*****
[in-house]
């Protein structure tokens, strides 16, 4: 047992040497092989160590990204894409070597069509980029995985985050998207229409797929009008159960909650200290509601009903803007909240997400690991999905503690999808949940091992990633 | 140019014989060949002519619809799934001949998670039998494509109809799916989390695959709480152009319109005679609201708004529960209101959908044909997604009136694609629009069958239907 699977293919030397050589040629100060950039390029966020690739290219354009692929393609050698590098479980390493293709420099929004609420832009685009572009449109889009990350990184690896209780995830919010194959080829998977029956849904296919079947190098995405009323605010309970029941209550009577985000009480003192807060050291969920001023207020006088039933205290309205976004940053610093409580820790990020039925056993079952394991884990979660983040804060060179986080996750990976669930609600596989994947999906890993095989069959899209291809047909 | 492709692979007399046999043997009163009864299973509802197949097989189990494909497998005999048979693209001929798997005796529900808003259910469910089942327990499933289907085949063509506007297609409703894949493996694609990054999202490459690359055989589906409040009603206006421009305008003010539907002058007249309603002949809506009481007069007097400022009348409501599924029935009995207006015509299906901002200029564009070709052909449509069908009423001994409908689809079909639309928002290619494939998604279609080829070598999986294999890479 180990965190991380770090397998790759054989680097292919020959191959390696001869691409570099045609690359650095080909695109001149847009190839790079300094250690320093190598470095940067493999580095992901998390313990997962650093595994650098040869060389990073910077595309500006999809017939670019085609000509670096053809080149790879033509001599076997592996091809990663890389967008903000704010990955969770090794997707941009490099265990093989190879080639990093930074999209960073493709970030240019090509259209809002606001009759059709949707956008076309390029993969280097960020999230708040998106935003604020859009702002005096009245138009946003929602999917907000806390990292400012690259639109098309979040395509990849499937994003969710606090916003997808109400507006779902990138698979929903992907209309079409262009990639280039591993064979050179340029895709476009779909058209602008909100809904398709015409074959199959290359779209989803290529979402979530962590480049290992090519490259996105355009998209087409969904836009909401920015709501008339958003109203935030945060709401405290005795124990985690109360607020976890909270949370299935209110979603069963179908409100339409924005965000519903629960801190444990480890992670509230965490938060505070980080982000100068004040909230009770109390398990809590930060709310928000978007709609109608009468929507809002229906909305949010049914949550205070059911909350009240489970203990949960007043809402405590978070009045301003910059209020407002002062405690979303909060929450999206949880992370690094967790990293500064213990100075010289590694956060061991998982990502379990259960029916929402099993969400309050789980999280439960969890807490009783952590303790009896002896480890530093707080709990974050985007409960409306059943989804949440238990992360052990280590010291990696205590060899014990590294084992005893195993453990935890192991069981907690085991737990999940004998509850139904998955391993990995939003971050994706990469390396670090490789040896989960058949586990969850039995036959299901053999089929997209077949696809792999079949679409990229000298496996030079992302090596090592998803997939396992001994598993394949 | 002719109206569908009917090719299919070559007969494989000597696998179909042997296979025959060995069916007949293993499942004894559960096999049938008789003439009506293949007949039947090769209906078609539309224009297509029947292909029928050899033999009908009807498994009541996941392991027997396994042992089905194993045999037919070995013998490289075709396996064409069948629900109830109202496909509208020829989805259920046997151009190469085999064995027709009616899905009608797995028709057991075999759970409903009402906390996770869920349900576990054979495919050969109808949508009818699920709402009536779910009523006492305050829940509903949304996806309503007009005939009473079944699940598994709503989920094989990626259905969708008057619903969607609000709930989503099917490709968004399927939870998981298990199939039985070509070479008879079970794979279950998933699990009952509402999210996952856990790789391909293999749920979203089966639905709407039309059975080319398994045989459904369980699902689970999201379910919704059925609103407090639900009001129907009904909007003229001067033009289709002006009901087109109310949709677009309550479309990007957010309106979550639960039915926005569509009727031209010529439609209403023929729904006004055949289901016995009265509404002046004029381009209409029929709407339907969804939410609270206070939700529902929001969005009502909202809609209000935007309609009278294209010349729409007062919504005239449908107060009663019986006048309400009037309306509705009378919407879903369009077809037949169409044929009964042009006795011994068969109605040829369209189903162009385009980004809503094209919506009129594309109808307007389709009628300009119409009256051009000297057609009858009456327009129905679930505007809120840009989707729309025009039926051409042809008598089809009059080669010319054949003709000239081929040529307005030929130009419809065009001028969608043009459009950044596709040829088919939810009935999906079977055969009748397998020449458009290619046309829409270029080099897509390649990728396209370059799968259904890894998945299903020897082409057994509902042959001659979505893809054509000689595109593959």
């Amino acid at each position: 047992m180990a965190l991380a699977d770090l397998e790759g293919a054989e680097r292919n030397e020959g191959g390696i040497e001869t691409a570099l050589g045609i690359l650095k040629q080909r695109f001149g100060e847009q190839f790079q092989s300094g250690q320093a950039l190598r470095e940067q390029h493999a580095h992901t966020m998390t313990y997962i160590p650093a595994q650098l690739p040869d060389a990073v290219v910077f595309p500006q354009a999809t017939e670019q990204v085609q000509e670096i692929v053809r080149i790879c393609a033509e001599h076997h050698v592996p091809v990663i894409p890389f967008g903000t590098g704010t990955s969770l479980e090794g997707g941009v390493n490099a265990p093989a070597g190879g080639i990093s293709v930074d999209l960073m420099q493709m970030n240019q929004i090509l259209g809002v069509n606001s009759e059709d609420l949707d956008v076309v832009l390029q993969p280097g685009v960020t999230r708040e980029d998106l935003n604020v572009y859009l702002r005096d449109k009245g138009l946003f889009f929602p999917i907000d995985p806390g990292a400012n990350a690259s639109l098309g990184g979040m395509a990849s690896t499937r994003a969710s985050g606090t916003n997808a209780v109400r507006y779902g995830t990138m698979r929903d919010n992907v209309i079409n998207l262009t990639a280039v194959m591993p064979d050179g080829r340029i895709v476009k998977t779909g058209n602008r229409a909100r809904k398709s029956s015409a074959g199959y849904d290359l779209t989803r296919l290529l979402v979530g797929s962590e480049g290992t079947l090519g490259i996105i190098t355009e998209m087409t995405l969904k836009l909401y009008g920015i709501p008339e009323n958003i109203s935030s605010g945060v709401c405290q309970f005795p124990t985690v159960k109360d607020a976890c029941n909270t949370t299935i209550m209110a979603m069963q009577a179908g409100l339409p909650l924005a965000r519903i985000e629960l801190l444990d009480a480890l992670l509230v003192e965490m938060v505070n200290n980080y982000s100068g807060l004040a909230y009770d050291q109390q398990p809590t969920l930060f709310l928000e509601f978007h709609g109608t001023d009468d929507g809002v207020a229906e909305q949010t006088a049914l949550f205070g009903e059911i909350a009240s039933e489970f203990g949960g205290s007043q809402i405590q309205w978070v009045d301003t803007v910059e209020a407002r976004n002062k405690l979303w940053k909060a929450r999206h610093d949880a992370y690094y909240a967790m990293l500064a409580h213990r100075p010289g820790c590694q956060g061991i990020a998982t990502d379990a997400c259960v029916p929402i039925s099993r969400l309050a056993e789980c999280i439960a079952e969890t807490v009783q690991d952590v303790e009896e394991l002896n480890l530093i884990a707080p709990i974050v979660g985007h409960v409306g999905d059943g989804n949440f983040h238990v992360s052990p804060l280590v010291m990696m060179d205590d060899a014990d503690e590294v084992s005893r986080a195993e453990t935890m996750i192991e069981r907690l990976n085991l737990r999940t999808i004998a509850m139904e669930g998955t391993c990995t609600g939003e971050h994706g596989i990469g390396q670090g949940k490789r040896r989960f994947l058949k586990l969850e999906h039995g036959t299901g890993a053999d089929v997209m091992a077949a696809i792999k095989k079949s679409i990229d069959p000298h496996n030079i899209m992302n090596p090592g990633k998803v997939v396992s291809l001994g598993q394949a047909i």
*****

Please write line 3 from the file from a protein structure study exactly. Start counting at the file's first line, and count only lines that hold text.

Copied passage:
């Amino acid at each position: 047992m180990a965190l991380a699977d770090l397998e790759g293919a054989e680097r292919n030397e020959g191959g390696i040497e001869t691409a570099l050589g045609i690359l650095k040629q080909r695109f001149g100060e847009q190839f790079q092989s300094g250690q320093a950039l190598r470095e940067q390029h493999a580095h992901t966020m998390t313990y997962i160590p650093a595994q650098l690739p040869d060389a990073v290219v910077f595309p500006q354009a999809t017939e670019q990204v085609q000509e670096i692929v053809r080149i790879c393609a033509e001599h076997h050698v592996p091809v990663i894409p890389f967008g903000t590098g704010t990955s969770l479980e090794g997707g941009v390493n490099a265990p093989a070597g190879g080639i990093s293709v930074d999209l960073m420099q493709m970030n240019q929004i090509l259209g809002v069509n606001s009759e059709d609420l949707d956008v076309v832009l390029q993969p280097g685009v960020t999230r708040e980029d998106l935003n604020v572009y859009l702002r005096d449109k009245g138009l946003f889009f929602p999917i907000d995985p806390g990292a400012n990350a690259s639109l098309g990184g979040m395509a990849s690896t499937r994003a969710s985050g606090t916003n997808a209780v109400r507006y779902g995830t990138m698979r929903d919010n992907v209309i079409n998207l262009t990639a280039v194959m591993p064979d050179g080829r340029i895709v476009k998977t779909g058209n602008r229409a909100r809904k398709s029956s015409a074959g199959y849904d290359l779209t989803r296919l290529l979402v979530g797929s962590e480049g290992t079947l090519g490259i996105i190098t355009e998209m087409t995405l969904k836009l909401y009008g920015i709501p008339e009323n958003i109203s935030s605010g945060v709401c405290q309970f005795p124990t985690v159960k109360d607020a976890c029941n909270t949370t299935i209550m209110a979603m069963q009577a179908g409100l339409p909650l924005a965000r519903i985000e629960l801190l444990d009480a480890l992670l509230v003192e965490m938060v505070n200290n980080y982000s100068g807060l004040a909230y009770d050291q109390q398990p809590t969920l930060f709310l928000e509601f978007h709609g109608t001023d009468d929507g809002v207020a229906e909305q949010t006088a049914l949550f205070g009903e059911i909350a009240s039933e489970f203990g949960g205290s007043q809402i405590q309205w978070v009045d301003t803007v910059e209020a407002r976004n002062k405690l979303w940053k909060a929450r999206h610093d949880a992370y690094y909240a967790m990293l500064a409580h213990r100075p010289g820790c590694q956060g061991i990020a998982t990502d379990a997400c259960v029916p929402i039925s099993r969400l309050a056993e789980c999280i439960a079952e969890t807490v009783q690991d952590v303790e009896e394991l002896n480890l530093i884990a707080p709990i974050v979660g985007h409960v409306g999905d059943g989804n949440f983040h238990v992360s052990p804060l280590v010291m990696m060179d205590d060899a014990d503690e590294v084992s005893r986080a195993e453990t935890m996750i192991e069981r907690l990976n085991l737990r999940t999808i004998a509850m139904e669930g998955t391993c990995t609600g939003e971050h994706g596989i990469g390396q670090g949940k490789r040896r989960f994947l058949k586990l969850e999906h039995g036959t299901g890993a053999d089929v997209m091992a077949a696809i792999k095989k079949s679409i990229d069959p000298h496996n030079i899209m992302n090596p090592g990633k998803v997939v396992s291809l001994g598993q394949a047909i």